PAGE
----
Pores on the nuclear membrane regulate the exchange of materials likeproteins between the nucleus and the cytoplasm. Inside the inner membrane, nuclear lamina form a network of filaments that play an important role in mitosis and in meiosis.
During prophase in mitotic cell division, the nuclear membrane disintegrates after the chromotids start to replicate and formchromosomes. By the end of metaphase, the nuclear membrane is completely gone, releasing the nuclear lamina, which form spindle fibers that pull apart the chromosomes from the chromotins, and help to repel them to different ends of the cell.
In certain eukaryotes like yeast, a closed mitosis is undergone, in which chromosomes remain within the nuclear membrane; the membrane itself undergoes a division as the two daughter cells divide.
Comparison of a typical eukaryotic cell with a typical prokaryotic cell (bacterium). The drawing on the left highlights the internal structures of eukaryotic cells, including the nucleus (light blue), the nucleolus (intermediate blue), mitochondria (orange), and ribosomes (dark blue). The drawing on the right demonstrates how bacterial DNA is housed in a structure called the nucleoid (very light blue), as well as other structures normally found in a prokaryotic cell, including the cell membrane (black), the cell wall (intermediate blue), the capsule (orange), ribosomes (dark blue), and a flagellum (also black). |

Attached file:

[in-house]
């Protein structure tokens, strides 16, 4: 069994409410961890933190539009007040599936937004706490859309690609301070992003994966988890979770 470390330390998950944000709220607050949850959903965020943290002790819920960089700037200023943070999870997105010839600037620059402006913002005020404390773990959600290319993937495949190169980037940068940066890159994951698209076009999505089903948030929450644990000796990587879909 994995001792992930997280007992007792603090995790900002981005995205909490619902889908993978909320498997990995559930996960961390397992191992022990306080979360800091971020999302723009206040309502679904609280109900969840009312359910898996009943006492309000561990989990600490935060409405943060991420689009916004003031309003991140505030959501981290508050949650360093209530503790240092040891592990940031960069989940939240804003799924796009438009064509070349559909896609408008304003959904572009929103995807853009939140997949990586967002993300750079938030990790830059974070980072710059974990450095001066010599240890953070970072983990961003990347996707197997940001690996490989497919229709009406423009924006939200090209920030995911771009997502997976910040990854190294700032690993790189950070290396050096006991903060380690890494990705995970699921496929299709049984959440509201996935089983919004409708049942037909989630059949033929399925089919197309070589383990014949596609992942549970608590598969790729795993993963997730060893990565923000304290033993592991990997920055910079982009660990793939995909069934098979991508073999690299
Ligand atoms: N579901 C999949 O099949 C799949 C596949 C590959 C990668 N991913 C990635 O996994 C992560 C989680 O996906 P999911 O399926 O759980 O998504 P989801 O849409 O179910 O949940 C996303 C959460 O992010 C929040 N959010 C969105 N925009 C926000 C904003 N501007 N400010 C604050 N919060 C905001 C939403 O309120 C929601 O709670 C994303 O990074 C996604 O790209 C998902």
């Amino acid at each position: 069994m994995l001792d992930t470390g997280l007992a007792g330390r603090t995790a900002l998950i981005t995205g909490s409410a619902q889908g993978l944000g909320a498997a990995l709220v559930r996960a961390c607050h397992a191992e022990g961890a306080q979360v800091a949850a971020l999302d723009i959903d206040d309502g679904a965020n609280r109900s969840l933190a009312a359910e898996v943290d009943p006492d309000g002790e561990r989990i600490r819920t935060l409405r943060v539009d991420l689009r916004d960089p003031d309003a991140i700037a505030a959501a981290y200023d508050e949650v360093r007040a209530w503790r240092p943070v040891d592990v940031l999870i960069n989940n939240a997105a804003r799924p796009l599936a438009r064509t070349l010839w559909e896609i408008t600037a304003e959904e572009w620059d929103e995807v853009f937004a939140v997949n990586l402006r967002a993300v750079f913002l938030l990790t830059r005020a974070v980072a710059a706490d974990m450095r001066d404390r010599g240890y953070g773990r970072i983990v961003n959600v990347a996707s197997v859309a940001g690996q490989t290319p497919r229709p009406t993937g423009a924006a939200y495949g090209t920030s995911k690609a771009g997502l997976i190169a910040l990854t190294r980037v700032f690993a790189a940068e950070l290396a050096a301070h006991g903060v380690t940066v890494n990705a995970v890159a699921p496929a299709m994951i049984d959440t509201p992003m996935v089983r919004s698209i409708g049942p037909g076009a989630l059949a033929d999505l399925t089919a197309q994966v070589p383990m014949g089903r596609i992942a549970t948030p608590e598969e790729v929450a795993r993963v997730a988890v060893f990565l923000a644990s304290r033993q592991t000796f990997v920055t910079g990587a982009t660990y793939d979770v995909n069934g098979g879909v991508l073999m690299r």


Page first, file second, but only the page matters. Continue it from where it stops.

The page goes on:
What Prokaryotic and Eukaryotic Cells Have in Common
Both have DNA as their... [continues]
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